29th & 30th September 2015
Our first visit to this town, in fact this is the first time we’ve been anywhere in the US south of New York. We’d docked around midday, pulled on our best walking shoes and set off.
First thing we noticed as we left the super-cooled air-conditioned environment of the ship was it was hot….and very humid. But that wasn’t going to deter us one little bit even though we weren’t really sure what we were going to do or see here.
Just outside the port we met our first local (there were going to be many) a taxi driver…but instead of trying to convince us that he was going to light up our world with the tour of a lifetime for an irresistible price, he just asked if he could help.
We told him we just wanted to see the town and he directed us towards the park then pointed out several other areas of interest. We thanked him and without any pressure he handed us his business card with a simple, ‘If I can be of any help, please call me’.
Now it’s rare that we bother using the local taxi’s because they are often quite aggressive in the way they go about their business (and that’s understandable considering how many of them there are) but this guy’s approach got my attention. I promised to make him our first point of contact should we require transport during our visit, and to be honest I meant it. Nice bloke.
So we found the park which was very pretty, with a couple of large fountains and a beautiful tree-lined avenue. Shame about the smell. The waterfront area appears to be a salt marsh with a mass of reeds lining the water’s edge.
We especially loved the signs detailing the rules of entering the fountain areas. We were informed there was no life guard on duty and paddling was at the visitors own risk. It was also forbidden for a single individual to step into the cool water, bathing was for a minimum of 2 persons and a maximum of 25 (picture above is of one of them….fountain not bather) No alcohol, no loud music, no electrical equipment!!! LOVE IT, LOVE IT.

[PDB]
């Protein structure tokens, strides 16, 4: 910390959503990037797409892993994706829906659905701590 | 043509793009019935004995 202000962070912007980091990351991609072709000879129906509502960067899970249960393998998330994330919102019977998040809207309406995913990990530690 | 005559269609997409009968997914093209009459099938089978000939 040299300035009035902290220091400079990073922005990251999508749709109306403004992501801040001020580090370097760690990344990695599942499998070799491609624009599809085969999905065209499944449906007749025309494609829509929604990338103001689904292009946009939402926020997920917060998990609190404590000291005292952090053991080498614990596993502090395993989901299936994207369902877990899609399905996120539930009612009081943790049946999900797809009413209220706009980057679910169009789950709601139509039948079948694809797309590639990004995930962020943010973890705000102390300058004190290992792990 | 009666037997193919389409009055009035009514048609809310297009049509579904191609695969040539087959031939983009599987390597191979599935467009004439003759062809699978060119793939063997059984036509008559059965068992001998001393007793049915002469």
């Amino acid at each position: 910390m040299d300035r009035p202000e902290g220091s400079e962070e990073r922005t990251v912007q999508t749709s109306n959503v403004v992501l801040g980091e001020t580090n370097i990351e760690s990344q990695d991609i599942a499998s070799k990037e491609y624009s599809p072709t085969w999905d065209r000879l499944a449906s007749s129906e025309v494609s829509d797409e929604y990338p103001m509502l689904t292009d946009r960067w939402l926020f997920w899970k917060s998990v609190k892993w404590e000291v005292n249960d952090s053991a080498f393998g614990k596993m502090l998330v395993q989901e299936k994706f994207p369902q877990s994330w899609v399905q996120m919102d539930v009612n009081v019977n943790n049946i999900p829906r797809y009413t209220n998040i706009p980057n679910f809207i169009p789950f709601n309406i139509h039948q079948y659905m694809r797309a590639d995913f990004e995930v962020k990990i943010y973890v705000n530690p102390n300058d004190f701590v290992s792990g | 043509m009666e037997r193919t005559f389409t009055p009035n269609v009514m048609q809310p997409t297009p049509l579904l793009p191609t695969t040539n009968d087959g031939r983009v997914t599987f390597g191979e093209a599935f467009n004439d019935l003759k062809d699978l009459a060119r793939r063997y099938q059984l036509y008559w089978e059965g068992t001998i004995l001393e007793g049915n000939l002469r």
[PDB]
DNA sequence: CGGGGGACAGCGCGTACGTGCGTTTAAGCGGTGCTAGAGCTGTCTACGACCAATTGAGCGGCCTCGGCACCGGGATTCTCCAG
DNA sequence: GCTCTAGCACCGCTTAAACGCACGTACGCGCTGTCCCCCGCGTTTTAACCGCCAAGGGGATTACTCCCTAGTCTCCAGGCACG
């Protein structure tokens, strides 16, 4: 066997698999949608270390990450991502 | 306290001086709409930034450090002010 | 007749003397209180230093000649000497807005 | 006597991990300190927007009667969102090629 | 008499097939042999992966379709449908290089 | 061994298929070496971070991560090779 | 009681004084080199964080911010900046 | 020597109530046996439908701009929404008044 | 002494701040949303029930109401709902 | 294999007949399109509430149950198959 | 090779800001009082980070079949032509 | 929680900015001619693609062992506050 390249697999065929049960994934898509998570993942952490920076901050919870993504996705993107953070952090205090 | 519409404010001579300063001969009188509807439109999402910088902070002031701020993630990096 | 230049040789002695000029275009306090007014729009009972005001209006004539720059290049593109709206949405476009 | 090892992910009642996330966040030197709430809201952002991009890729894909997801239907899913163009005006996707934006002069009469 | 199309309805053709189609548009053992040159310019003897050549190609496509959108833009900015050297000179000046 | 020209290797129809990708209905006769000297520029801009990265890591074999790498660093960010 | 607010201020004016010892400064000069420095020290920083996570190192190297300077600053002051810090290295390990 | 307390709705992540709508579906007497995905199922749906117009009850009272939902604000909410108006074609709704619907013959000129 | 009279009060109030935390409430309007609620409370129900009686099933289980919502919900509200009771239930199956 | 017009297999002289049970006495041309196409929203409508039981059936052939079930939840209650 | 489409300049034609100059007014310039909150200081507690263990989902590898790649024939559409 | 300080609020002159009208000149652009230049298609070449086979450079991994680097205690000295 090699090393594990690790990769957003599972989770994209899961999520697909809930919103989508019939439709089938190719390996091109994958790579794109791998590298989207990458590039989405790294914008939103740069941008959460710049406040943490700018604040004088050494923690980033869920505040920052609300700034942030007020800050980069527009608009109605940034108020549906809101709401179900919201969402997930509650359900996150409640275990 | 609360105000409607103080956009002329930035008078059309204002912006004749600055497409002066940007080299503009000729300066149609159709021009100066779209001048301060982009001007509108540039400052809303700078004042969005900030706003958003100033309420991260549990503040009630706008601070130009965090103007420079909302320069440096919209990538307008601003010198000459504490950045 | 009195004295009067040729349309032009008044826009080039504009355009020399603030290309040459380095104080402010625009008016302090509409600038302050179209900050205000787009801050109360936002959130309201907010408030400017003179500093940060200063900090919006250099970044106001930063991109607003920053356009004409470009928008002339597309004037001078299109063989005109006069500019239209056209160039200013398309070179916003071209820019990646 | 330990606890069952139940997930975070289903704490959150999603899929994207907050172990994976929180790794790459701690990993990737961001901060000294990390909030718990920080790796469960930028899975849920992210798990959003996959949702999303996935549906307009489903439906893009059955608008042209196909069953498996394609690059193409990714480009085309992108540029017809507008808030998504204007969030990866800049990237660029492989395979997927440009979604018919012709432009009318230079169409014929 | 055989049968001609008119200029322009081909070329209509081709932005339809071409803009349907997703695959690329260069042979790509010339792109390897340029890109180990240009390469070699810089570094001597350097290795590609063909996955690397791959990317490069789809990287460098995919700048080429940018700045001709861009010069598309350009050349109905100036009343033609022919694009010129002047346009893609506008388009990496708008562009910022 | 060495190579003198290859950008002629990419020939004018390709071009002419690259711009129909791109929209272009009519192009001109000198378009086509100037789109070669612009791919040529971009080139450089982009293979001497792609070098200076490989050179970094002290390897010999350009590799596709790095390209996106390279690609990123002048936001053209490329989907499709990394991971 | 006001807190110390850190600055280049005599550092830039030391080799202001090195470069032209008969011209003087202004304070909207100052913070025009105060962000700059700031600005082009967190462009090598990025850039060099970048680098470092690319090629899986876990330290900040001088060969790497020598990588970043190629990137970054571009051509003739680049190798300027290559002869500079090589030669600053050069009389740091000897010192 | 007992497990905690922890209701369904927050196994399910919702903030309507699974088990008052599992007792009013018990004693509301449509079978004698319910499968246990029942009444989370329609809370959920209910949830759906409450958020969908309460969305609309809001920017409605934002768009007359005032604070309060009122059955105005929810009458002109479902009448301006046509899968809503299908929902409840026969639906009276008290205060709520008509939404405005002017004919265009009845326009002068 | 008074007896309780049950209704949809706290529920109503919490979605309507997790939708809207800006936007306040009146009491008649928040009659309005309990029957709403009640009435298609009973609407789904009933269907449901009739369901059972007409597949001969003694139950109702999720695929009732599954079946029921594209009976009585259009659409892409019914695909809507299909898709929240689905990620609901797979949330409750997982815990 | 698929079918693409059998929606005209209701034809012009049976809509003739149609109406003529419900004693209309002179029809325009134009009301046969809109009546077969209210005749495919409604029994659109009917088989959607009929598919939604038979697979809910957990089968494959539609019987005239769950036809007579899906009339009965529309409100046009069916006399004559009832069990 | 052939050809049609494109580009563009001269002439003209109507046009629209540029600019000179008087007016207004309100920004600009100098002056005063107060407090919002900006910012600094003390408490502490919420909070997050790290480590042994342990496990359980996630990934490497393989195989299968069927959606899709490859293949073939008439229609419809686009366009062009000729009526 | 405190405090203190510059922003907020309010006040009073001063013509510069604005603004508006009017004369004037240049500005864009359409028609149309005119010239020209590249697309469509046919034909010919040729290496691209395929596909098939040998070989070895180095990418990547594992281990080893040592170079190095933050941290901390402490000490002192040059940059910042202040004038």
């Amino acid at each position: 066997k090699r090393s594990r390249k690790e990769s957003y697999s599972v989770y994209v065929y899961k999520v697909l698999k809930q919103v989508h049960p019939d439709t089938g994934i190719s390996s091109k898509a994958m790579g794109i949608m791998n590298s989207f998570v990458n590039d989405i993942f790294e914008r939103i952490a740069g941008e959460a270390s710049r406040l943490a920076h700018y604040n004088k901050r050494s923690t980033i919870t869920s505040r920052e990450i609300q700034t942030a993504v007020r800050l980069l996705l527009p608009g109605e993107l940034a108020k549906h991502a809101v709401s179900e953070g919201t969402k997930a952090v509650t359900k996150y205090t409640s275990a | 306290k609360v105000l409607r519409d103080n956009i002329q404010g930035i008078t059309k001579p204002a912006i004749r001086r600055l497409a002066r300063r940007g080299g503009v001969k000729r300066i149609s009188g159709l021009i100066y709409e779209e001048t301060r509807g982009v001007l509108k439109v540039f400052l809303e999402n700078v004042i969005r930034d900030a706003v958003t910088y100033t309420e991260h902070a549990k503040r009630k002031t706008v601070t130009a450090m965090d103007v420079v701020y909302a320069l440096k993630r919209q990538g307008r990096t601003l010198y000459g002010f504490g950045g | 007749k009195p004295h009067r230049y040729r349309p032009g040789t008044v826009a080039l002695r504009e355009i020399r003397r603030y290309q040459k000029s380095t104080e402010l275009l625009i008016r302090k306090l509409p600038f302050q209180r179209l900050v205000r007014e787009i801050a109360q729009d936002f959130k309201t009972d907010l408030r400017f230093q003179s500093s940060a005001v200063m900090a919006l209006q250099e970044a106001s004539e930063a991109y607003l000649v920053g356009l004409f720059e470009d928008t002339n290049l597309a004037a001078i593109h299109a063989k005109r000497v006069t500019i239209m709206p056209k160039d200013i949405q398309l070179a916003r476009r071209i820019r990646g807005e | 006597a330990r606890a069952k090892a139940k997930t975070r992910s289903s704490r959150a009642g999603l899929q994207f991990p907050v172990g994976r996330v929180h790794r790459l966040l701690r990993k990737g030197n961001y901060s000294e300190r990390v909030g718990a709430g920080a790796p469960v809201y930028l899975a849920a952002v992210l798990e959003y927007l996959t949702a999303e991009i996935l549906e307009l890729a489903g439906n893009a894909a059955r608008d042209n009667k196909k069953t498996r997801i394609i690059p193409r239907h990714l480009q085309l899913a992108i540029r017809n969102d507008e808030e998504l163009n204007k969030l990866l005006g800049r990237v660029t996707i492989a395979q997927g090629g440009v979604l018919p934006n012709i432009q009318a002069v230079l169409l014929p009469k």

Anyway (there’s my favourite word again) walking from the park and around some of the back streets we enjoyed seeing the pretty traditional houses, all shapes and sizes, so cute. Then we found a main street full of galleries (there are many of these in Charleston…it must be a very inspiring town)
We found several churches, cemeteries, museums and many more galleries on our travels, but by now we were hot and just a little bit damp. Time for a drink.
It was 5pm and, because of the time we’d arrived, we hadn’t eaten since breakfast and as the local Irish Bar, Tommy Condons, was offering 2 for 1 on burgers we decided to try them out (just for research of course and it would be rude not to) We were not disappointed….however we were still full when it came to dinner later that evening.
At around 8pm we headed back towards the port, but by now the market stalls were all gone. At least we had another day here so tomorrow maybe!
At this point I am going to have a moan. I won’t name names but it concerns one of the ‘sweet shops’ near to the market. As we’d passed by we were enticed in by a delicious smell of caramel. The young lady behind the counter had offered us a taste of a praline/pecan biscuit.
Mmm, very tasty. So we asked to purchase a couple of these digestive biscuit size delights. She put them in a bag and weighed them.
“Nine twenty five,” she requested.
“Sorry?” I asked. That seemed a bit pricey for two biscuits even if they were of the melt in your mouth and transport you to heaven variety.
“Nine twenty five,” she repeated.
“Really?” I’m not very good at concealing my surprise or shock, but I handed over a $10 bill anyway.
“Do you need change?” she asked.
Normally I don’t like receiving coins back in change, it drives that magical archy, metal detector thingy at security crazy. But this was an exception.
“Absolutely,” I demanded.
Now it was her turn to show surprise.
“Really?” she asked.
I held out my hand, expecting her to hand over the gold plated treats and my change. But she didn’t. The bag I’d just paid for was still on the scales, she looked down at it.
“Hang on a minute,” she stated, “I pressed the wrong button.”
“I pressed the wrong button.” Now she’s frantically pressing buttons.
“Yes I got that bit the first time, but…”